Realizing I am getting dry behind the ears
Have you ever had one of those moments when you knew for sure you were becoming a “grown-up?”
Well, since I moved to Demopolis, I’ve had a few, but nothing made me sadder about growing up than the “I wish I were young again” moment I faced this weekend.
When I moved here, I didn’t know anyone and was forced to go apartment hunting on my own. Luckily for me, the second place I looked at was good enough for my tastes.
Then I was forced to move into my apartment without mommy helping me pack, or daddy helping with the big stuff. Until then, I didn’t realize how good I had it, moving in and out of college dorms.
Came July, I knew I was a big girl because I paid my rent all by myself. I even paid the rest of my bills, like the electricity, car insurance, and telephone/ Internet.
Now I wasn’t exactly happy about having to spend my money, but I was excited about finally being able to use a few lines on my parents that I had heard from them so many times before.
You know, “As long as you are under my roof, you will do as I say,” and “I pay the bills here so you will go by my rules.”
I actually had a way to slide the lines into a conversation, although I couldn’t do it with a straight face. Point is, I was finally able to say it, and after they were done laughing at me, it was like I had never moved out of their home.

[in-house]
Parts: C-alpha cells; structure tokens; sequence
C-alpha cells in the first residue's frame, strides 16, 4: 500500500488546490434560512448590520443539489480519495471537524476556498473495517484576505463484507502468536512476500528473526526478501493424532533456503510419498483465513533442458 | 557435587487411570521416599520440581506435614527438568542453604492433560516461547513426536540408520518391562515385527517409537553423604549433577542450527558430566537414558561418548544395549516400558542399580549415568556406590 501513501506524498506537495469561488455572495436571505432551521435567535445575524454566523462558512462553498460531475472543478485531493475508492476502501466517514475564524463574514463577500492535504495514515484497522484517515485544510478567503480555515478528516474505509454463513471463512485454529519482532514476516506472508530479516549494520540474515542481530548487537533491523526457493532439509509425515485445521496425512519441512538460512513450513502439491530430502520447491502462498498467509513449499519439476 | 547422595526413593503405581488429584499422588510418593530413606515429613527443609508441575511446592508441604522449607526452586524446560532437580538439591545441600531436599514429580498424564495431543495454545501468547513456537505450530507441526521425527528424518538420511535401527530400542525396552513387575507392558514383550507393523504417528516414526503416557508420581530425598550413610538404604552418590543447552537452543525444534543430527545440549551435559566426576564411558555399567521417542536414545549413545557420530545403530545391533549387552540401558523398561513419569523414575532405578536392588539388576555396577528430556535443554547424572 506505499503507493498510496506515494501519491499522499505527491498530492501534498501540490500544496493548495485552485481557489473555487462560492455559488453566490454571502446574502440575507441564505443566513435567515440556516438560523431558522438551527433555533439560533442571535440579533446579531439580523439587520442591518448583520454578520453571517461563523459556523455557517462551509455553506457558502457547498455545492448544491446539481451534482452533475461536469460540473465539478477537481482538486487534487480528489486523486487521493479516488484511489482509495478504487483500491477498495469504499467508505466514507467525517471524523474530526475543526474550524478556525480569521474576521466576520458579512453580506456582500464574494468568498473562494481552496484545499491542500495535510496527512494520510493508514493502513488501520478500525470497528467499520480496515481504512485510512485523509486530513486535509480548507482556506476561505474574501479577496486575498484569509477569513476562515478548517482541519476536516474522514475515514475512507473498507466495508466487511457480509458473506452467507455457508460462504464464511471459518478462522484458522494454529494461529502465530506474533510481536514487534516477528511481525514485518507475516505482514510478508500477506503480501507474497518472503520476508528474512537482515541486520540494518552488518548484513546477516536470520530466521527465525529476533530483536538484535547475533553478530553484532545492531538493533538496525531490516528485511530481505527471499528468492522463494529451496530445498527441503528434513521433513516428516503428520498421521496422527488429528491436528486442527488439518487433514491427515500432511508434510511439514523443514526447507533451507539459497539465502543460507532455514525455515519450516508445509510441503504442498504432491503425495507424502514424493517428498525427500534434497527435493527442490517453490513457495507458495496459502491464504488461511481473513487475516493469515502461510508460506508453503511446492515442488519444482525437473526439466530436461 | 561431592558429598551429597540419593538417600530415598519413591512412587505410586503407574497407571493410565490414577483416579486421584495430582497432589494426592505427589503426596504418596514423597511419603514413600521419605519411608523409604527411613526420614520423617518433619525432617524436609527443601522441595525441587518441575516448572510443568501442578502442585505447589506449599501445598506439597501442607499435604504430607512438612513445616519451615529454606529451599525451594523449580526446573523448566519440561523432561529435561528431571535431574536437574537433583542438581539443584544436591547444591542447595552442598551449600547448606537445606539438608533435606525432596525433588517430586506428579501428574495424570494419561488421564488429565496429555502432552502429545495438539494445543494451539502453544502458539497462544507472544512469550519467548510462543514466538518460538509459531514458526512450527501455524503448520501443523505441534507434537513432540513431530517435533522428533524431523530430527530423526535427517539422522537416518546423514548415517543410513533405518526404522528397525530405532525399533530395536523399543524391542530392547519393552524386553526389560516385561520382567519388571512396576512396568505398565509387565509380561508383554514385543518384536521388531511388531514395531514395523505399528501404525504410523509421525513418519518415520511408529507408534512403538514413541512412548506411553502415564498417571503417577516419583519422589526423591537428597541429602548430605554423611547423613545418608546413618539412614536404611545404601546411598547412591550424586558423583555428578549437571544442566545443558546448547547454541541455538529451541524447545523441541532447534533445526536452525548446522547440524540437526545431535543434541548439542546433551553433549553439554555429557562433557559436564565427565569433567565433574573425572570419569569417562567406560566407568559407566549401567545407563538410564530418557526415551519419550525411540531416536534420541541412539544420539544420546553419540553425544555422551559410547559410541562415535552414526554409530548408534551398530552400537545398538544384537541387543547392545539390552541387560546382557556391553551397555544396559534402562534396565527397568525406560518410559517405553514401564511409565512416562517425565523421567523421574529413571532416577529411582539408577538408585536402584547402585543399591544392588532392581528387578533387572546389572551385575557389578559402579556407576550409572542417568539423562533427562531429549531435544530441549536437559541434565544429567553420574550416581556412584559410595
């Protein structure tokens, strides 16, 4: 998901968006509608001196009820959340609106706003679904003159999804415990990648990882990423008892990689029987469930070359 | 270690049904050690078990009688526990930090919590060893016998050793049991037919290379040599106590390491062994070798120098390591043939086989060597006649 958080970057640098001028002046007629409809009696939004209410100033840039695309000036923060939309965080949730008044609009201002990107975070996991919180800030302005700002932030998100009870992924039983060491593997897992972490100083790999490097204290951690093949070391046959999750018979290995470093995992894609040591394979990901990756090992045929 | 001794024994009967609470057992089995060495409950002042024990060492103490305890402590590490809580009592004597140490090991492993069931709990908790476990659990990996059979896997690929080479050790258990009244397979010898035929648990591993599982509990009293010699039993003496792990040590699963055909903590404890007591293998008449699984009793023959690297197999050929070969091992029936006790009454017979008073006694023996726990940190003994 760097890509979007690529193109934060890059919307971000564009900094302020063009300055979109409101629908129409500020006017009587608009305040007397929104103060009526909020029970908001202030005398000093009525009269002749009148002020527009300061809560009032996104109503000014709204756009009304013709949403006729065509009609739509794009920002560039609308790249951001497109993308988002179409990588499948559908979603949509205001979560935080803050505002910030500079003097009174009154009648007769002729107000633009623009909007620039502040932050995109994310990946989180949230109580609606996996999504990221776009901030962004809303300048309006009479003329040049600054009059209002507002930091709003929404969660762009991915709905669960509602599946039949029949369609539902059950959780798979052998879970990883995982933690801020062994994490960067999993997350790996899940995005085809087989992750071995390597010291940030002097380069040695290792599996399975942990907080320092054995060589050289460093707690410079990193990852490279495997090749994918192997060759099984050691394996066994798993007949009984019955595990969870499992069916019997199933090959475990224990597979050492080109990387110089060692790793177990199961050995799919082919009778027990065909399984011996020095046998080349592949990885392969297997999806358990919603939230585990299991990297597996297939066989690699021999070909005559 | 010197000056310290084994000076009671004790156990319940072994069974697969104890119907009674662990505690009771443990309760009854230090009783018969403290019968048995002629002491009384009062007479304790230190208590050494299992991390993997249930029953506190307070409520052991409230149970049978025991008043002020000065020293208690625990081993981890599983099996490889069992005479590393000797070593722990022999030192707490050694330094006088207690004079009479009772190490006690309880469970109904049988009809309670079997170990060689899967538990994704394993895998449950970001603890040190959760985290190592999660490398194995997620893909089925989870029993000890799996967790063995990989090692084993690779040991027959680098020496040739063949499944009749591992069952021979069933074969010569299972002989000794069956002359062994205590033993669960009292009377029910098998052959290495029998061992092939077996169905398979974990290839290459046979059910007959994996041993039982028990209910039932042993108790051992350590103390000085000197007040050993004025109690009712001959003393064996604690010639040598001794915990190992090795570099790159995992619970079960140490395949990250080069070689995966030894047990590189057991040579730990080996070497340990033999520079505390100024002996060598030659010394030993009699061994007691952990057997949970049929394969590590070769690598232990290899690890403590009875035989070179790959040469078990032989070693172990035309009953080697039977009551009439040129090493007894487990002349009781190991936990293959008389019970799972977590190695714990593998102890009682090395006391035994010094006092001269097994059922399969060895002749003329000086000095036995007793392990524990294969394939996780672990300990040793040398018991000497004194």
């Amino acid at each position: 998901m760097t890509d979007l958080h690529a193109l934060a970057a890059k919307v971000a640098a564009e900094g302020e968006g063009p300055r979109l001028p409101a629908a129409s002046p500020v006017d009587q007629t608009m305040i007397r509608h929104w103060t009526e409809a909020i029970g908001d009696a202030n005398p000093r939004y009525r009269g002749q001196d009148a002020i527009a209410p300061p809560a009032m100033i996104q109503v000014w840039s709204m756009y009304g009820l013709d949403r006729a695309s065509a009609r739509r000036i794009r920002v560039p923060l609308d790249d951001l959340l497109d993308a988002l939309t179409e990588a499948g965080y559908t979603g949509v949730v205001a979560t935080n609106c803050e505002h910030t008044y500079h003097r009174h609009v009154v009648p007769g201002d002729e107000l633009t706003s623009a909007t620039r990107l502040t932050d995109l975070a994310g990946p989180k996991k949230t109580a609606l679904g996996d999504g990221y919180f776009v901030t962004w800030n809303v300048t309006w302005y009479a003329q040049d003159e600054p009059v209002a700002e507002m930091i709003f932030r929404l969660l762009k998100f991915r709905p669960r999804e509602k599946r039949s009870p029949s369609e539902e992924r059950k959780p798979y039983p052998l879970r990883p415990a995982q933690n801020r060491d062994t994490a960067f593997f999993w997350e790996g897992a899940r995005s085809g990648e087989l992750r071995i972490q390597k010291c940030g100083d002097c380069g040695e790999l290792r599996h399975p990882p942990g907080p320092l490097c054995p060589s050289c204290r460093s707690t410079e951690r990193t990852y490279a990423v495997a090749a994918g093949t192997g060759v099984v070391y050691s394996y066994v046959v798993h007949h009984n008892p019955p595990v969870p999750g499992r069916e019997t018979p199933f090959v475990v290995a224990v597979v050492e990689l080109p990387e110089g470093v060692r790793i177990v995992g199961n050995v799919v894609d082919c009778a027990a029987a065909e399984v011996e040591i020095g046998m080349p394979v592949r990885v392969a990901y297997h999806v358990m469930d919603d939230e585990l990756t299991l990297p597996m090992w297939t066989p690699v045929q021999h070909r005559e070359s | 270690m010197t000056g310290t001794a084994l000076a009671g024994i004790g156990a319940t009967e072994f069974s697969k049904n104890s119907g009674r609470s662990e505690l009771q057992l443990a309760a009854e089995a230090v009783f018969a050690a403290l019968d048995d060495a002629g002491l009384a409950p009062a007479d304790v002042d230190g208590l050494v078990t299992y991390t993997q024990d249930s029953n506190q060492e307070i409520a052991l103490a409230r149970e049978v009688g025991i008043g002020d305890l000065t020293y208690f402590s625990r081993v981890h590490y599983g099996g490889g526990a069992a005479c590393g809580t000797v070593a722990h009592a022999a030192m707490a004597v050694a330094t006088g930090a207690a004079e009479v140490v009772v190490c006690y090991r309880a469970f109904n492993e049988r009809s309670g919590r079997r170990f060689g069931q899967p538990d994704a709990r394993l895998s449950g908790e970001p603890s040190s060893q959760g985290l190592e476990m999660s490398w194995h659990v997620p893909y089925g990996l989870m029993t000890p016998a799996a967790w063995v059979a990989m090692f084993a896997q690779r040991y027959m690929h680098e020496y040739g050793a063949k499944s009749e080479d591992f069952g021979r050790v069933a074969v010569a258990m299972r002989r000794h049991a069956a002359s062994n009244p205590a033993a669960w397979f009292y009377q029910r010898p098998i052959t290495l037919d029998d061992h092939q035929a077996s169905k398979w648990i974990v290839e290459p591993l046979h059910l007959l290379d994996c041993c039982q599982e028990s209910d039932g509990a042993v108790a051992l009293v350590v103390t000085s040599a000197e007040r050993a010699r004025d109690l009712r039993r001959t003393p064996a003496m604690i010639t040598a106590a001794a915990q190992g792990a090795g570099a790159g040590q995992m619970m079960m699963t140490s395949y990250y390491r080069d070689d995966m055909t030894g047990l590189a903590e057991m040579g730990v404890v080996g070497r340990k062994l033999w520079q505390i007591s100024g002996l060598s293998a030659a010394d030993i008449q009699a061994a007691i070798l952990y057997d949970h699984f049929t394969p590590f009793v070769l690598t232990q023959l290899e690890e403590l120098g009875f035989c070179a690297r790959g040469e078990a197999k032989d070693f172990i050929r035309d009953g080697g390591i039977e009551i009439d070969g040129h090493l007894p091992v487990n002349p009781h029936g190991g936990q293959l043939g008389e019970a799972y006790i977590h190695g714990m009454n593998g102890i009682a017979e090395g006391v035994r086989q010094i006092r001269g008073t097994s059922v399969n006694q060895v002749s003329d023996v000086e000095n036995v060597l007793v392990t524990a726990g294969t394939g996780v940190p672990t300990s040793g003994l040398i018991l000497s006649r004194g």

Anyway, this past weekend I saw them. No, not my parents. I saw the commercials. You’ve seen them too. Those spots that show the sun and the beach and the college kids having fun. Then the announcer comes in and says, “Where are you going this spring break?”
That’s usually about when I scoff and say, “Spring break, what spring break?”
I have a job, so I won’t have a spring break for the first time in, let’s see — pre-K to senior in college — oh about 18 years.
There will not be a week when my friends and I drive down to some foreign city in Florida, meet random people and play in the ocean.
I can remember my first college spring break. My two girlfriends and I packed our bags and headed to Panama City for the weekend.
We had never seen anything like it.
Station wagons with wood panels on the outside and 23-inch wheels, leopard print Chevy’s and Spongebob Squarepants themed Cadillacs.
Wasting gas riding up and down “The Strip” in the too-serious-for-words traffic jam and being able to yell random things for no reason.
What great fun.
The three of us were probably the only sober people on “The Strip” that entire weekend (I know it’s hard to believe, but we were) and we had the most fun watching people under the influence.
Thing is, they probably don’t remember anything they did, but we do. We even might have a picture of it. Too bad we won’t ever see any of those fun folks again.
The moral of the story, in case you didn’t get it, is: You don’t HAVE to drink to have fun. If anything, drinking only creates memories and entertainment for the sober people around you, because after you get over the early-morning sickness, you’ll only be stuck with random scars, scrapes, and permanent marker drawings from your one-night war with the bottle.
Did I just say that? Yea, I really am getting older.